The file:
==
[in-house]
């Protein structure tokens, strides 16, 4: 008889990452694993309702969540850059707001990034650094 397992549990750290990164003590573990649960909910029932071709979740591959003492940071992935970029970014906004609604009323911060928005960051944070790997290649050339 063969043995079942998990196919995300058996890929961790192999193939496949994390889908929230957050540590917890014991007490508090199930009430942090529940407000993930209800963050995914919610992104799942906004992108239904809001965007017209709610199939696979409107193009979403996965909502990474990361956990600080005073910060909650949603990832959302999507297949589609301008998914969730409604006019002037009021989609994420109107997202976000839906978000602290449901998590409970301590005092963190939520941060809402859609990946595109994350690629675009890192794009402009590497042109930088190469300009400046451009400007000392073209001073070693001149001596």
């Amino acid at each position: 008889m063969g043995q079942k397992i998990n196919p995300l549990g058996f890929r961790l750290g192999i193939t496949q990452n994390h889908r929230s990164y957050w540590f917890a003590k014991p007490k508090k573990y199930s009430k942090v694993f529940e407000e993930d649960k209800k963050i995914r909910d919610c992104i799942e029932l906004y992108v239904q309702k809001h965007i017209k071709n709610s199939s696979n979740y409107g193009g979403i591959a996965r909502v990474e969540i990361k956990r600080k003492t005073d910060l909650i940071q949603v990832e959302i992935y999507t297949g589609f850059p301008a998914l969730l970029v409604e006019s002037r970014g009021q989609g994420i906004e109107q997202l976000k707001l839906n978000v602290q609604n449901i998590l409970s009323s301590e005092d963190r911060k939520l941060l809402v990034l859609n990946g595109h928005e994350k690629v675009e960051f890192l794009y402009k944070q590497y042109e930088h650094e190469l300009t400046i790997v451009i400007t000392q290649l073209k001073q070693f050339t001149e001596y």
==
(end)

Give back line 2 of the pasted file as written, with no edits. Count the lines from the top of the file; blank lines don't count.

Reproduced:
């Protein structure tokens, strides 16, 4: 008889990452694993309702969540850059707001990034650094 397992549990750290990164003590573990649960909910029932071709979740591959003492940071992935970029970014906004609604009323911060928005960051944070790997290649050339 063969043995079942998990196919995300058996890929961790192999193939496949994390889908929230957050540590917890014991007490508090199930009430942090529940407000993930209800963050995914919610992104799942906004992108239904809001965007017209709610199939696979409107193009979403996965909502990474990361956990600080005073910060909650949603990832959302999507297949589609301008998914969730409604006019002037009021989609994420109107997202976000839906978000602290449901998590409970301590005092963190939520941060809402859609990946595109994350690629675009890192794009402009590497042109930088190469300009400046451009400007000392073209001073070693001149001596």